There are no hard and fast rules to write a CV. Indeed, if you look on the internet, there is so much conflicting advice it can become confusing. In the coming weeks I am going to share with you my trusted tips and techniques, which have proved to be extremely effective in helping people gain employment. There are many topics I am going to cover, but before we begin properly, here are some of my tips to get CV-savvy!
Use A4, white paper. It may look good to have a coloured, sparkly background, but remember, most applications are by electronic means now. This may not send well, and the prospective employer will only print it off on white anyway, so your efforts will be wasted.
Remember to include on your CV
Key knowledge, skills and expertise
Qualifications, education and training
The first three will always remain in this order. The career history and qualifications sections can be changed to suit your individual preference.
1. Heading – this is where you’ll put your name, email address, mobile number and location. Remember to give a sensible email address, you are now a professional, after all!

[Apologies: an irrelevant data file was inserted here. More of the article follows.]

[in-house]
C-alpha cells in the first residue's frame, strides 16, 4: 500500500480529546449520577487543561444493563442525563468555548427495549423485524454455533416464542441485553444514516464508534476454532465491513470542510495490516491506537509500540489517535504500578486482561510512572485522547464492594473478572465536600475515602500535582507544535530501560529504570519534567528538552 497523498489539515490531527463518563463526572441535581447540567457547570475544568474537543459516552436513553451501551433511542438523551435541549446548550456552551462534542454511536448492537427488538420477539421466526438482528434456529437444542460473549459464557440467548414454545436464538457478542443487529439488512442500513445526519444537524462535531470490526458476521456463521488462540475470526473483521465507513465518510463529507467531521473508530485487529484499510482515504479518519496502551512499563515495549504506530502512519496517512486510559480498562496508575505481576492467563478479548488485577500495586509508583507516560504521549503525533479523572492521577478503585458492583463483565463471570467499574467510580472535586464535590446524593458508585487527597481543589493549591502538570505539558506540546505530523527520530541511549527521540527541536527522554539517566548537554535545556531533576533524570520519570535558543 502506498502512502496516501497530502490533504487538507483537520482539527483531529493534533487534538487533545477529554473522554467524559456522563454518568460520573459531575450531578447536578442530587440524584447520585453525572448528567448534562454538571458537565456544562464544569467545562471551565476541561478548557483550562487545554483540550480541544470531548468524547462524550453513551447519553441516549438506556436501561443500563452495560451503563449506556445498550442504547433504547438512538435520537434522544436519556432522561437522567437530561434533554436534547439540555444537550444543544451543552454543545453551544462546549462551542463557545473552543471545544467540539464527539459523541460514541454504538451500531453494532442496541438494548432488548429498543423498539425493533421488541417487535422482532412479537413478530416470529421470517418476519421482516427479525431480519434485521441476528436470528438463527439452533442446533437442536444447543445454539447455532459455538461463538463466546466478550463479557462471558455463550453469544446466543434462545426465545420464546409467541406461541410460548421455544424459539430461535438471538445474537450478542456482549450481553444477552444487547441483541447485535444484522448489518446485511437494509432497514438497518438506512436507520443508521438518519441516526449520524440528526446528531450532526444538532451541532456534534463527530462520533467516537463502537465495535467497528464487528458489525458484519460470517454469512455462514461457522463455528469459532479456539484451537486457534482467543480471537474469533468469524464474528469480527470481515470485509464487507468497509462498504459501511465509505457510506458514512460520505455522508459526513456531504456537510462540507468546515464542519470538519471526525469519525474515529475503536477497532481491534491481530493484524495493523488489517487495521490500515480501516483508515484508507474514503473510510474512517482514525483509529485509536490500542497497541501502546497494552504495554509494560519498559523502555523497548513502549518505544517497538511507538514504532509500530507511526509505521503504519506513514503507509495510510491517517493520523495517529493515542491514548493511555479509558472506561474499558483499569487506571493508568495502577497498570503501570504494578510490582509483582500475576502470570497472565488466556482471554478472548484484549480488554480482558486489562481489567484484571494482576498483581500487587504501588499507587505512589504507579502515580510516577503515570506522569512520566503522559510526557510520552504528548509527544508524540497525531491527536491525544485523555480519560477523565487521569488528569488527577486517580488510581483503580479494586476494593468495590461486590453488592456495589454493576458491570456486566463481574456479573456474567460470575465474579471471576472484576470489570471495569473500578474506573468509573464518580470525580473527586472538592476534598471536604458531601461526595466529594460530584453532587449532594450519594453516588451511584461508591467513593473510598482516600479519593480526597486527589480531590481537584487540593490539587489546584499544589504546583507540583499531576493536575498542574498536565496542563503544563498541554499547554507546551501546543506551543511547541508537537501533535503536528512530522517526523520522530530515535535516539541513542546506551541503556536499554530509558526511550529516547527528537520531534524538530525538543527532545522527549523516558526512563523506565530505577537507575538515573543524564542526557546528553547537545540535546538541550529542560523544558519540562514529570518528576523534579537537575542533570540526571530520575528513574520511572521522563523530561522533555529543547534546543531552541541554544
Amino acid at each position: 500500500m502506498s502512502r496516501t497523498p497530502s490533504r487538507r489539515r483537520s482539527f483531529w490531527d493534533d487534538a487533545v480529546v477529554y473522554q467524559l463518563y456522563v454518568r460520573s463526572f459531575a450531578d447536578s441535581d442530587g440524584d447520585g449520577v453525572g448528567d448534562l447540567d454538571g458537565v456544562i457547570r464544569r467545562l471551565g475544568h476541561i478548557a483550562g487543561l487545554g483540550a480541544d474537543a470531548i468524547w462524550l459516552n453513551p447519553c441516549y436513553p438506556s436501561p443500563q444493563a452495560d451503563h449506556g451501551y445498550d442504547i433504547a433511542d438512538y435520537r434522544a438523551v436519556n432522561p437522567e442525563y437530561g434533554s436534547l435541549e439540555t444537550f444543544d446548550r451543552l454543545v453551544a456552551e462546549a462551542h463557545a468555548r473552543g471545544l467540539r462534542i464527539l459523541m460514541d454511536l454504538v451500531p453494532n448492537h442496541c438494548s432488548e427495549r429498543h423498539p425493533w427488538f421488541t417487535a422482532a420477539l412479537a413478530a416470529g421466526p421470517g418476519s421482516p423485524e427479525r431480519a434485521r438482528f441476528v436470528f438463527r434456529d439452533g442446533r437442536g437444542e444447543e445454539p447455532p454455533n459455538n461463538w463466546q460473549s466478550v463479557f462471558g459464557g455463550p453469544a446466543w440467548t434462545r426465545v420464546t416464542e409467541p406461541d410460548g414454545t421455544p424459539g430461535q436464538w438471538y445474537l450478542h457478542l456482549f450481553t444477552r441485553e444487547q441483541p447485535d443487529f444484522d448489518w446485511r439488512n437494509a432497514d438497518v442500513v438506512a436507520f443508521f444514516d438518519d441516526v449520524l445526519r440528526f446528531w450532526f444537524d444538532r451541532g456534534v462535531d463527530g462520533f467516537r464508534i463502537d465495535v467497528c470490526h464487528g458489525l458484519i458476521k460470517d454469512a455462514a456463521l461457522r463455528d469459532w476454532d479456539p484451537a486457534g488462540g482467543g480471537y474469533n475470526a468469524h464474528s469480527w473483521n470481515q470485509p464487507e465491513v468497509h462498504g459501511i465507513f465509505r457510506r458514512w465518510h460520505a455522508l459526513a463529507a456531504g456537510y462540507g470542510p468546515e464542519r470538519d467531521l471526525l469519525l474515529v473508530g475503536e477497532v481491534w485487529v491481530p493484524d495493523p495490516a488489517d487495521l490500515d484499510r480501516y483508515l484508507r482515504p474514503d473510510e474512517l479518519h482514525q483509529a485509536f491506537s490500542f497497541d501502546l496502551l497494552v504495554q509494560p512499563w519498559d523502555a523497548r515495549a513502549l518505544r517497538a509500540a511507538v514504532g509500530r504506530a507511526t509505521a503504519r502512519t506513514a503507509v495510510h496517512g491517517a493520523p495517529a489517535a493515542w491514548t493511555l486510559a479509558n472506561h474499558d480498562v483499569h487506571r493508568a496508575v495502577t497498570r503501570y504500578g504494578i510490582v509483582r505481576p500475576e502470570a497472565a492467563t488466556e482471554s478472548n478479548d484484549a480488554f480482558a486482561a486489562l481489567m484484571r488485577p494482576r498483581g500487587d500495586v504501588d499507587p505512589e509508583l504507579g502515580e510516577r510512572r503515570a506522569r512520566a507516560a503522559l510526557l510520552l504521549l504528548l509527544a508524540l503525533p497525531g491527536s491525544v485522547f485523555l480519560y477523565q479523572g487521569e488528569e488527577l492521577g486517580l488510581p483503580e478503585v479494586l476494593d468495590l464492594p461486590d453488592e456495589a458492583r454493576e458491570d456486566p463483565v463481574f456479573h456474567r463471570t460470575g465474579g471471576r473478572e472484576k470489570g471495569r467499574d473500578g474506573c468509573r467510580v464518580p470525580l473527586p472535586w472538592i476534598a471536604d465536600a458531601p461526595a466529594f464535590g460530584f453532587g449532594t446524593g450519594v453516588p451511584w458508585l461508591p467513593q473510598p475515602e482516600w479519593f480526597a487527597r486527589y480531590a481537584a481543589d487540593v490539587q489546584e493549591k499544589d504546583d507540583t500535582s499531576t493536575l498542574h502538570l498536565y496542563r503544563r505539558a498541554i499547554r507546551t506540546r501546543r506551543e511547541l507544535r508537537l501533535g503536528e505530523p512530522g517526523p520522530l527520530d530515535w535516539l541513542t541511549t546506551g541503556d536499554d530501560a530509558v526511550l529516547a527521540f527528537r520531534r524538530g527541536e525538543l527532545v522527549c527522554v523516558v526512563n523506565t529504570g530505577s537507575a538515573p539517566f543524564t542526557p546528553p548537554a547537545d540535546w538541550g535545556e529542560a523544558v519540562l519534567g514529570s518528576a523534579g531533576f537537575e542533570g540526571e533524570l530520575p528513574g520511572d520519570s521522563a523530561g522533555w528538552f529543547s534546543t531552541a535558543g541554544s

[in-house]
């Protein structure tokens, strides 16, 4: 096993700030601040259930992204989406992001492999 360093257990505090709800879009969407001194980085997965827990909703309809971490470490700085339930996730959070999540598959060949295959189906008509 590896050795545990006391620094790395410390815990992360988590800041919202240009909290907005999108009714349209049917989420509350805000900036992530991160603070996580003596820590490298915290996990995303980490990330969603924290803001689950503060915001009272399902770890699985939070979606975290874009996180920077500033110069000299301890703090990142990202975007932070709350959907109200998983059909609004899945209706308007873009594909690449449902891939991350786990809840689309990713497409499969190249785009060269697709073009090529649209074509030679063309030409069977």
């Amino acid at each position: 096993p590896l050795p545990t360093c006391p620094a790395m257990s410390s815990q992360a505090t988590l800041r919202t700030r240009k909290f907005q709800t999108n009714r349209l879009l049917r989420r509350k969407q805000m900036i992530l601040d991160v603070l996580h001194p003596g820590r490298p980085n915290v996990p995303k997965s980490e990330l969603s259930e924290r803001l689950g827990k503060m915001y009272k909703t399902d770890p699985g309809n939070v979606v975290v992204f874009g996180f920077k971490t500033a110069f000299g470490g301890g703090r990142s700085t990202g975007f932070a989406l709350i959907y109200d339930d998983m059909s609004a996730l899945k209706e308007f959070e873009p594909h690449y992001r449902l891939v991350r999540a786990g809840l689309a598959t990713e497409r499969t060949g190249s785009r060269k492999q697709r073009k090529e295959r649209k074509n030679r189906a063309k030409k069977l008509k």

2. Profile/personal statement – keep concise and to the point. This should show what you have done in the past, and what you are going to do now, along with the skills you have already acquired. It should effectively sum-up your whole CV.
3. Key knowledge, skills and expertise – use “buzzwords” to strengthen your CV against Applicant Tracking Systems (ATSs) which some companies use at first stage application. If you don’t include certain words, your application may be automatically rejected before a human hand has even touched it. Check the company’s job spec for such words. These will be gone into in more detail in future weeks.
4. Career history – start with your most recent employer first, remember to check dates. Then list the company, job title and your responsibilities in bullet point format.
5. Qualifications, education and training – start with your most recent qualification. If you have obtained a degree or a higher education qualification, leave out GCSEs/Standard grades etc. They will not be relevant. Remember also to include any relevant training and certifications.
Contrary to popular belief, a CV doesn’t have to be kept to two pages. This all depends on your experience. And don’t waffle to fill in blanks either. A bit of space at the bottom is perfectly acceptable.